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    • Posted by 8 years, 6 months ago
      He was thinking of his marriage contract with Lillian. But the implication probably applies to moochers/looters in general: "agreements" to serve others without reciprocity, even if we passively "accepted" them, are not binding.
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  • Posted by 8 years, 6 months ago
    “He [Rearden] lost, for that moment, all the days and dogmas of his past; his concepts, his problems, his pain were wiped out; he knew only – as from a great, clear distance – that man exists for the achievement of his desires, and he wondered why he stood here, he wondered who had the right to demand that he waste a single irreplaceable hour of his life.”
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  • Posted by 8 years, 7 months ago
    A conversation observed by d’Anconia and Rearden: “Well, I don’t know. All of you are crying about rising costs, it seems to be the stock complaint nowadays, it’s the usual whine of people whose profits are squeezed a little. I don’t know, we’ll have to see, we’ll have to decide whether we’ll permit you to make any profits or not.”
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  • Posted by 8 years, 7 months ago
    d’Anconia on Money 22: “Yet these were the words [to make money] for which Americans were denounced by the rotted cultures of the looters’ continents. Now the looters’ credo has brought you to regard your proudest achievements as a hallmark of shame, your prosperity as guilt, your greatest men, the industrialists, as blackguards, and your magnificent factories as the product and property of muscular labor, the labor of whip-driven slaves, like the pyramids of Egypt.”
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    • Posted by 8 years, 6 months ago
      This is great. Several times in this book, Ayn Rand uses contrasts and reversals like this to highlight what she sometimes calls an Inverted Morality. It's like opposite day!
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  • Posted by 8 years, 7 months ago
    d’Anconia on Money 21: “If you ask me to name the proudest distinction of Americans, I would choose – because it contains all the others – the fact that they were the people who created the phrase ‘to make money.’ No other language or nation had ever used these words before; men had always thought of wealth as a static quantity – to be seized, begged, inherited, shared, looted or obtained as a favor. Americans were the first to understand that wealth has to be created. The words ‘to make money’ hold the essence of human morality.”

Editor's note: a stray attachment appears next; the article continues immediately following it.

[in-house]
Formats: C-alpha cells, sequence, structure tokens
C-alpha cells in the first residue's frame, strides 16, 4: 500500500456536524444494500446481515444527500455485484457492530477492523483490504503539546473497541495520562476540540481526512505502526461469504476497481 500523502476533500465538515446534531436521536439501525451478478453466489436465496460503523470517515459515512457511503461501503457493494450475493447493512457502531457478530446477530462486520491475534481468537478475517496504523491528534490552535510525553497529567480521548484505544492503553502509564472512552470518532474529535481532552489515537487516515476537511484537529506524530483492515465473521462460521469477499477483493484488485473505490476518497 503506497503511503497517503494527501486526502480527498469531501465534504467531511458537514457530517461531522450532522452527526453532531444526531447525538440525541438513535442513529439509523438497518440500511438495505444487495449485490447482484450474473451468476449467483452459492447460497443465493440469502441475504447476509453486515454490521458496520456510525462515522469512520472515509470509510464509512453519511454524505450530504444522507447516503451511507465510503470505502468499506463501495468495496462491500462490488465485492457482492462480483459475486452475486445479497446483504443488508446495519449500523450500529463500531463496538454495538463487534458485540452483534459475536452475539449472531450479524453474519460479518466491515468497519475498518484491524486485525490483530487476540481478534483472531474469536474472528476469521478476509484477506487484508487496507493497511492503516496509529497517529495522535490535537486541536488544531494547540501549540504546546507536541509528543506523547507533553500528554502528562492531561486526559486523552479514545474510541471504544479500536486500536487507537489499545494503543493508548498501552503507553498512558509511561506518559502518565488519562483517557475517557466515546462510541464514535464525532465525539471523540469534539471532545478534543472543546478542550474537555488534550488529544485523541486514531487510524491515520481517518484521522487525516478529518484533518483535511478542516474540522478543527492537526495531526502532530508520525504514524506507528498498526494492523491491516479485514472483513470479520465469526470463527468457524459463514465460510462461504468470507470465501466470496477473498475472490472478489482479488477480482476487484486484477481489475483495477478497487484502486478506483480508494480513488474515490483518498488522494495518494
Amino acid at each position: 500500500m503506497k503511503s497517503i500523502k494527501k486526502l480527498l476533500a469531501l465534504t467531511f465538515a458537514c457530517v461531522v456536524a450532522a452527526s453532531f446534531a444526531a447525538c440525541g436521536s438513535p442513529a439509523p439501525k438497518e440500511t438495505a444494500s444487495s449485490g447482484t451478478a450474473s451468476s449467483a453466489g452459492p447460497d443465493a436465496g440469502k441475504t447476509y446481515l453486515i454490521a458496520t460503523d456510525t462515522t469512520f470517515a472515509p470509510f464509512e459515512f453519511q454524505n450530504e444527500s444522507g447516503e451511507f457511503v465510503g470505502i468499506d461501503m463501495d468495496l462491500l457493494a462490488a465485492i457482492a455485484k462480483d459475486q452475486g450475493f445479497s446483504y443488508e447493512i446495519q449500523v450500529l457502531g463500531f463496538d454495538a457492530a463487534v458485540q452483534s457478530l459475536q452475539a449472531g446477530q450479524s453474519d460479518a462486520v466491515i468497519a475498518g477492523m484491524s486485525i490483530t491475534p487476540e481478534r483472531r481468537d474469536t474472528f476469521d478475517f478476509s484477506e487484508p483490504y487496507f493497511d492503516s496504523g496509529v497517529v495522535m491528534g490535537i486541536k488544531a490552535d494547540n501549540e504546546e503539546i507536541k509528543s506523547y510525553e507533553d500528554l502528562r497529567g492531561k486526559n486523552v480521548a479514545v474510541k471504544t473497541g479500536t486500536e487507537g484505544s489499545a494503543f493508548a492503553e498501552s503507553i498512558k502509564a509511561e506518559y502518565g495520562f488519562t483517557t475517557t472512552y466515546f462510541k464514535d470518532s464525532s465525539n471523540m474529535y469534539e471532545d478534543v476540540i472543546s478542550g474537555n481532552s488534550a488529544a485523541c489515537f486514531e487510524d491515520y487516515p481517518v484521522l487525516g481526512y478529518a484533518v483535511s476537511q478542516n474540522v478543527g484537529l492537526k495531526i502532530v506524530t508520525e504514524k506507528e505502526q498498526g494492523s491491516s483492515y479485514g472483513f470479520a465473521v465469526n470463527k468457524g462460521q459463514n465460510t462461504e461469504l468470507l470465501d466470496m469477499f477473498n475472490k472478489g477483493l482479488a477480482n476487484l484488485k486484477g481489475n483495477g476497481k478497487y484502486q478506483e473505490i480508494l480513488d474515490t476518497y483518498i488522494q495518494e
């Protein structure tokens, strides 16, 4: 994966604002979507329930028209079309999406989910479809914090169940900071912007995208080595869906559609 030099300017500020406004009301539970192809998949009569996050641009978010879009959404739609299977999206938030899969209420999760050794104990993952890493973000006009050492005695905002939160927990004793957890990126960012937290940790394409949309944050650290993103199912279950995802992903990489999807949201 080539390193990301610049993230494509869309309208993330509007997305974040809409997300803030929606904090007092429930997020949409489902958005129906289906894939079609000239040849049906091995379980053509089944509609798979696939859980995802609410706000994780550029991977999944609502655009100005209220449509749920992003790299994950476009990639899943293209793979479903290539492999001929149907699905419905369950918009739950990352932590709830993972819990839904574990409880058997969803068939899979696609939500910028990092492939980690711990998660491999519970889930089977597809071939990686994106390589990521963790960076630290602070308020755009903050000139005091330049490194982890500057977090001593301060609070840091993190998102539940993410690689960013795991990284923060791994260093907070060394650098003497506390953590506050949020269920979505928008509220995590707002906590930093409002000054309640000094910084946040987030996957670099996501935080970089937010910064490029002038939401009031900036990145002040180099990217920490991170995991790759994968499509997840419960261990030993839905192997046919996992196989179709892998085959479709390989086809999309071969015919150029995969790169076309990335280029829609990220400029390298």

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  • Posted by 8 years, 7 months ago
    d’Anconia on Money 20: “To the glory of mankind, there was, for the first and only time in history, a country of money – and I have no higher, more reverent tribute to pay to America, for this means: a country of reason, justice, freedom, production, achievement. For the first time, man’s mind and money were set free, and there were no fortunes-by-conquest, but only fortunes-by-work, and instead of swordsmen and slaves, there appeared the real maker of wealth, the greatest worker, the highest type of human being – the self-made man – the American industrialist.”
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  • Posted by 8 years, 7 months ago
    d’Anconia on Money 18: “When you have made evil the means of survival, do not expect men….to produce, when production is punished and looting rewarded. Do not ask, ‘Who is destroying the world?’ You are.”
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  • Posted by 8 years, 7 months ago
    d’Anconia on Money 17: “Whenever destroyers appear among men, they start by destroying money, for money is men’s protection and the base of a moral existence. Destroyers seize gold and leave to its owners a counterfeit pile of paper. This kills all objective standards and delivers men into the arbitrary power of an arbitrary setter of values.”
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  • Posted by 8 years, 7 months ago